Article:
It’s stories like this and stories of real-world border crime that influenced one aspect of the conflict in my novel The Astronomer’s Crypt. That said, one of the criminals does allow himself to get carried away by the notion that there might be aliens or even a monster laboratory at the observatory. The irony is that it isn’t the astronomers who are creating the monster they encounter, but other dark forces at work around the observatory, including some aided by a disgruntled former employee.

My observatory in The Astronomer’s Crypt is entirely fictional. However it is set in the same mountains as the real Sunspot Solar Observatory. The one thing that struck me was how much the real world observatory closure reminded me of what the aftermath of my novel’s events would look like. That said, the observatory of my novel would not be opening just ten days after the incident was resolved. To find out why, you’d just have to read it. To do that, visit http://www.davidleesummers.com/Astronomers-Crypt.html and find out where to order your copy.

Tips for a Successful Author Reading

On Friday, I had a great time giving a reading at Potions Lounge, a speakeasy bar on Bourbon Street in New Orleans managed by Marita Crandle, owner of Boutique du Vampyre. I love reading from my work and, in recent years, I almost always sell books as a result of my readings. Unfortunately, readings are not always well attended, especially at venues such as science fiction conventions. The reason is simply that many readings don’t prove to be memorable experiences and people skip them for other events. Below I present a few tips that have worked for me when giving readings.

Don’t read from the book

This may sound counterintuitive, but allow me to explain. Often at a reading, the first thing I see someone do is pull out a copy of their novel and start reading from it. It seems like a good idea because you’re reading the words as they were published and you’re showing off your book. The problem is that font sizes and bindings often mean you have to hold the book closer to your face than ideal. It also can be surprisingly easy to lose your place, especially if you look up to make eye contact with the audience.

I took a lesson from my days in choir. I print out my reading with a nice, easy to read font on one side of the paper and put it in a notebook. It allows me to hold the book further away, making it easier to look up from time to time and make eye contact. If you want to show off your cover on what you’re reading from, you can print out a nice copy and slip it into the plastic sleeve on the front of the binder. Better yet, bring your book and prop it up on a table while you read.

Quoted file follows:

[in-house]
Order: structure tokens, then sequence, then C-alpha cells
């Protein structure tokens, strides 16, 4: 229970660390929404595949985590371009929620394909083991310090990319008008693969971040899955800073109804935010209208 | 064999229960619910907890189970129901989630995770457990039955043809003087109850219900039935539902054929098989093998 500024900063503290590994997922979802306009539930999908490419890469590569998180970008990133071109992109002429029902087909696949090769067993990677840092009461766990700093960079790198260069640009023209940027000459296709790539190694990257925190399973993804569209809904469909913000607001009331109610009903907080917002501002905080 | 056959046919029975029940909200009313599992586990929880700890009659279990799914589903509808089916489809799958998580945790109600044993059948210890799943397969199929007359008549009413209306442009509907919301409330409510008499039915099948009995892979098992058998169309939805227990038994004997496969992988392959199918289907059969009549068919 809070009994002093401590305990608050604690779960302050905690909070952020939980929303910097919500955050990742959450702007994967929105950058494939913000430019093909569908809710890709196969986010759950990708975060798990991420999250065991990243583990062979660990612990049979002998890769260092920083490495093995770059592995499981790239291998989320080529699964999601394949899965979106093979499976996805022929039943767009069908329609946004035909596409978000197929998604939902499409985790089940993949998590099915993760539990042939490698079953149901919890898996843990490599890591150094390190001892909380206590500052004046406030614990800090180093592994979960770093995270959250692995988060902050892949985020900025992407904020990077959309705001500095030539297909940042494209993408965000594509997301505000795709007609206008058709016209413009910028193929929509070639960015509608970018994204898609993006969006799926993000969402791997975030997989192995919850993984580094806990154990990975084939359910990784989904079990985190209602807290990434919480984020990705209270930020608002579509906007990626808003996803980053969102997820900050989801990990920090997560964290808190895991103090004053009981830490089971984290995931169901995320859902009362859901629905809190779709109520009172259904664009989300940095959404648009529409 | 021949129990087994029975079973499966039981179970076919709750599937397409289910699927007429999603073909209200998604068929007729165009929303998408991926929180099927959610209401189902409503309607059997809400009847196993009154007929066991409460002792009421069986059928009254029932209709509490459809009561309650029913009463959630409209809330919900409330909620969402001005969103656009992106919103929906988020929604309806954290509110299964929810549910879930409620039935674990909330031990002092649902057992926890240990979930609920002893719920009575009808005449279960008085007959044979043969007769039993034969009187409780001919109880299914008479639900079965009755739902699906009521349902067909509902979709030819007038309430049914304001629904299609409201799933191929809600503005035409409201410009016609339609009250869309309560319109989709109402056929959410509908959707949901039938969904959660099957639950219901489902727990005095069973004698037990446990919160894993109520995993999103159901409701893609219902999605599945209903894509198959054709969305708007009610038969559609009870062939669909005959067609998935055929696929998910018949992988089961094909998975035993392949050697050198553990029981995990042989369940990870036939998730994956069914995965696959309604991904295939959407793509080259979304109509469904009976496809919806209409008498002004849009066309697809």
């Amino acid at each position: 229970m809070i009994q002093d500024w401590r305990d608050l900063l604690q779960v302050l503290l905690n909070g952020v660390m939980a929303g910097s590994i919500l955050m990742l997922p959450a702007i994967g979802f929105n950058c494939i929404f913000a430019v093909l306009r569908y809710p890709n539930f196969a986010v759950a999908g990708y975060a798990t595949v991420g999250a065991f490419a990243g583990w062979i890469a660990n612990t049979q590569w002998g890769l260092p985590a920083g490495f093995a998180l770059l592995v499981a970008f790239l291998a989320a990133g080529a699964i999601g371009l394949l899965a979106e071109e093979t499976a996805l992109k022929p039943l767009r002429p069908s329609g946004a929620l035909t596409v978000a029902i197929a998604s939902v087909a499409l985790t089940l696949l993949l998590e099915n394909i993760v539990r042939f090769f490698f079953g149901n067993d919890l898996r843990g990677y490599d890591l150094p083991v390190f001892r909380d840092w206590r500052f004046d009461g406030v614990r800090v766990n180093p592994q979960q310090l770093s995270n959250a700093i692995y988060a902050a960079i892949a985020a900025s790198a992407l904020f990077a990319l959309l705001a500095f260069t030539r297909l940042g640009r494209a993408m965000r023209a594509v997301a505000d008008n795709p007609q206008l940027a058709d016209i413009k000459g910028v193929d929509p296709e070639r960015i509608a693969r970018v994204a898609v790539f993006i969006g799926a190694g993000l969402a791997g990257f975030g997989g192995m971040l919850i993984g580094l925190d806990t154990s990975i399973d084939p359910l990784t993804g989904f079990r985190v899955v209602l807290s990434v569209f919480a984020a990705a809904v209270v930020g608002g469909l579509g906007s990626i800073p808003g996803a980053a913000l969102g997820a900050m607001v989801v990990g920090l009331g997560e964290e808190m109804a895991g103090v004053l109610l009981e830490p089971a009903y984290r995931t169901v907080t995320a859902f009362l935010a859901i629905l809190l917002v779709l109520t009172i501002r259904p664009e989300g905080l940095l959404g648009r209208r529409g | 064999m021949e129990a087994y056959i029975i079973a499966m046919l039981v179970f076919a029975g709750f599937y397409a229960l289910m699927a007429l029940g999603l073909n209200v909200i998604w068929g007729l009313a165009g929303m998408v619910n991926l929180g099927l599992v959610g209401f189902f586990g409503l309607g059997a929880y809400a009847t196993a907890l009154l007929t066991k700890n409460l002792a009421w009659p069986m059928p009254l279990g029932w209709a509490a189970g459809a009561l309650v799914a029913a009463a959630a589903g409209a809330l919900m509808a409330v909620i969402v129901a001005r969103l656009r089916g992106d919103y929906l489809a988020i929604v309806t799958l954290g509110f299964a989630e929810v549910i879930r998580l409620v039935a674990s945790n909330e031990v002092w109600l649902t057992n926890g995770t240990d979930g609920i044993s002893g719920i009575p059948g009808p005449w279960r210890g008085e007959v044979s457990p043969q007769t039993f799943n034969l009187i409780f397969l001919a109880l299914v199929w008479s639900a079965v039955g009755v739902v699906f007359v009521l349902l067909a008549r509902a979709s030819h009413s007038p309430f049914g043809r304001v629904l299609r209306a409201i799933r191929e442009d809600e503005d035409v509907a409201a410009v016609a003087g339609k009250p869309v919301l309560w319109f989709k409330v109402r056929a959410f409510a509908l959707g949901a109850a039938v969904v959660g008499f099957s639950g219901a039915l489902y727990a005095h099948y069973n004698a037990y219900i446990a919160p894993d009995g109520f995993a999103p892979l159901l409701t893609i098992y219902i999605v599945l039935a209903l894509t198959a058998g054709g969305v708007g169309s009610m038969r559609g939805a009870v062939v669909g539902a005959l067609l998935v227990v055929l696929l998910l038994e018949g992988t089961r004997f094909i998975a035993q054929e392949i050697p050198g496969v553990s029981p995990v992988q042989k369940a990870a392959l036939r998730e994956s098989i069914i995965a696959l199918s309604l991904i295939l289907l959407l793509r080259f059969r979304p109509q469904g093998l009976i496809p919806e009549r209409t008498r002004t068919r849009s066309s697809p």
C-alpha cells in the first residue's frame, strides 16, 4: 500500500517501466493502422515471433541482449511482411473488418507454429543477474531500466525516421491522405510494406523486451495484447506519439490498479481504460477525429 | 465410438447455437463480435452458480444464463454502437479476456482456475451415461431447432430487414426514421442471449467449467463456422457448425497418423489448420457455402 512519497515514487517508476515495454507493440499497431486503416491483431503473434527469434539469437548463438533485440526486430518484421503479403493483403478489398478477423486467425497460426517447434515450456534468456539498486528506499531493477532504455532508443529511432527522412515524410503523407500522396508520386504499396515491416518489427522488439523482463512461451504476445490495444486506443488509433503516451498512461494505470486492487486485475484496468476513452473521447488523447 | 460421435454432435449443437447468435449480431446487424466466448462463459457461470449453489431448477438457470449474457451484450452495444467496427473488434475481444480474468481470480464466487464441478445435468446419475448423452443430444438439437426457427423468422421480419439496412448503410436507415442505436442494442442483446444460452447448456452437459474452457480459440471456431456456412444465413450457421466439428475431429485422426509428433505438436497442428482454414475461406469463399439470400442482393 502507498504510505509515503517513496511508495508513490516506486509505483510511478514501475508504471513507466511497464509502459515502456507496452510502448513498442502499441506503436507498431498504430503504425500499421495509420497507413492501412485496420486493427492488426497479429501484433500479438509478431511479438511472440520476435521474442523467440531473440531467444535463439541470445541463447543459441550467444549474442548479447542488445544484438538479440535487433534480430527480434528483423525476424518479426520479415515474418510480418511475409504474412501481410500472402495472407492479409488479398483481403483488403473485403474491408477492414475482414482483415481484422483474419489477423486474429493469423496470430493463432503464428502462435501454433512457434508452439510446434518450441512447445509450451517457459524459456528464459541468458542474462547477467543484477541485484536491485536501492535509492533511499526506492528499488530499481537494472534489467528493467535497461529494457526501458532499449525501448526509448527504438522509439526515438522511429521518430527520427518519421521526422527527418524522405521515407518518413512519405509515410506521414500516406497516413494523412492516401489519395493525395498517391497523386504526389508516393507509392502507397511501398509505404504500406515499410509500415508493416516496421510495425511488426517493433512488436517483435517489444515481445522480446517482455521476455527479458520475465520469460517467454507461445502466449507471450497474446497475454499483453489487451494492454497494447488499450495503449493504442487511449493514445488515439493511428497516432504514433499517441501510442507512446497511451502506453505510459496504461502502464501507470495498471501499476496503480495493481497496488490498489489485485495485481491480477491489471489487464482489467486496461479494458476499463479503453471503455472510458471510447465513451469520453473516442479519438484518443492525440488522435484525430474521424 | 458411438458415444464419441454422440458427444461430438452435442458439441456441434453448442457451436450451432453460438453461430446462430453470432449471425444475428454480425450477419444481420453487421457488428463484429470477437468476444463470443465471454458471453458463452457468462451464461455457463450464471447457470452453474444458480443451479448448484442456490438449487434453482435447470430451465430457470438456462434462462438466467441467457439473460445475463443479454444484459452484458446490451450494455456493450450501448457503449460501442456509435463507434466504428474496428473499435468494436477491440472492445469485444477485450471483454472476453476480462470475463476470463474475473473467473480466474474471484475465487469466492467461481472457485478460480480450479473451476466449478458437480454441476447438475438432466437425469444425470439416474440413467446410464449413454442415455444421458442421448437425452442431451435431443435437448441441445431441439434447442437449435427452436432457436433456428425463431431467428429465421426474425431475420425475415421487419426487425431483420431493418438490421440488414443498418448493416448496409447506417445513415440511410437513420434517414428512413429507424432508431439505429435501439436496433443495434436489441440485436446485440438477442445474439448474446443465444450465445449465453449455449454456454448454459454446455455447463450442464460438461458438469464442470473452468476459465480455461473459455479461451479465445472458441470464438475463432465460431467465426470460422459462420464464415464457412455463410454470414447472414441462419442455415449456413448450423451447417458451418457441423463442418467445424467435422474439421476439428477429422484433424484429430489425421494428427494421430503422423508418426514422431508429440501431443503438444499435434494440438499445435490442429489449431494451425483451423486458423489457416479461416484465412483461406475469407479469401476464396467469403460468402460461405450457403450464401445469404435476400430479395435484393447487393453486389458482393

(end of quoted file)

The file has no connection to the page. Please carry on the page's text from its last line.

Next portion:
Go slow

When I’m nervous, I start talking faster. When I talk faster, I stumble over my words and my words become non-distinct. My mom’s family is originally from Texas and when I catch myself doing this during a reading, I summon my inner Texan and slow down. By this, I don’t mean that I drawl my words, but I take my time with each word and make sure I see and say each one in turn. It’s actually quite hard to go too slow during a reading.

Practice beforehand

I spend months and perhaps even years with a manuscript before it’s published. Therefore I must know it inside and out. Right? Maybe, but that doesn’t mean I can read it well. Again, taking a lesson from those choir days, it doesn’t matter how well you think you know a story, practicing always helps. A rehearsal session also allows you time to experiment with varying your voice for different characters. If it works, great. If it doesn’t, just work on making sure you learn to read their dialogue as naturally as possible. Some readings enforce time limits, especially if you’re reading during the same session as others. Practice helps assure that your reading will fit. Make sure you practice going slow!

Read a complete piece

I don’t necessarily mean that you should read a novel from cover to cover or even a complete chapter if your chapters are long. However, your reading should have a hook, some development, and some kind of satisfying conclusion. Let your audience feel as though they’ve had a complete storytelling experience.

Lagniappe

This is a term from Southern Louisiana and it means “a little something extra.” Always give your audience some kind of lagniappe. A baker might give you a thirteenth doughnut when you order a dozen. When I give a reading, I try to do something a little extra and fun. The photo above is from WesterCon in Phoenix where I showed a rough cut of the book trailer for The Astronomer’s Crypt during my reading. At Bubonicon, later that year, I read from my new anthology Kepler’s Cowboys and invited fellow contributor Gene Mederos to read with me. He showed off some of the artwork he’d created inspired by the stories. I’ve done Halloween readings where I give out candy. I even did a space pirate reading where we sung sea chanties. A lagniappe doesn’t have to be big. It doesn’t even have to cost you anything. What it should do is let the audience know they’re special and appreciated.

Are you an author who has given readings? If you have additional tips, please feel free to share them in the comments below.

New Orleans Book Signing

This Friday, May 25, I’ll be signing copies of my novels, Dragon’s Fall: Rise of the Scarlet Order, Vampires of the Scarlet Order, The Astronomer’s Crypt, and Owl Riders at Boutique du Vampyre at 709 1/2 St. Ann Street in the French Quarter of New Orleans.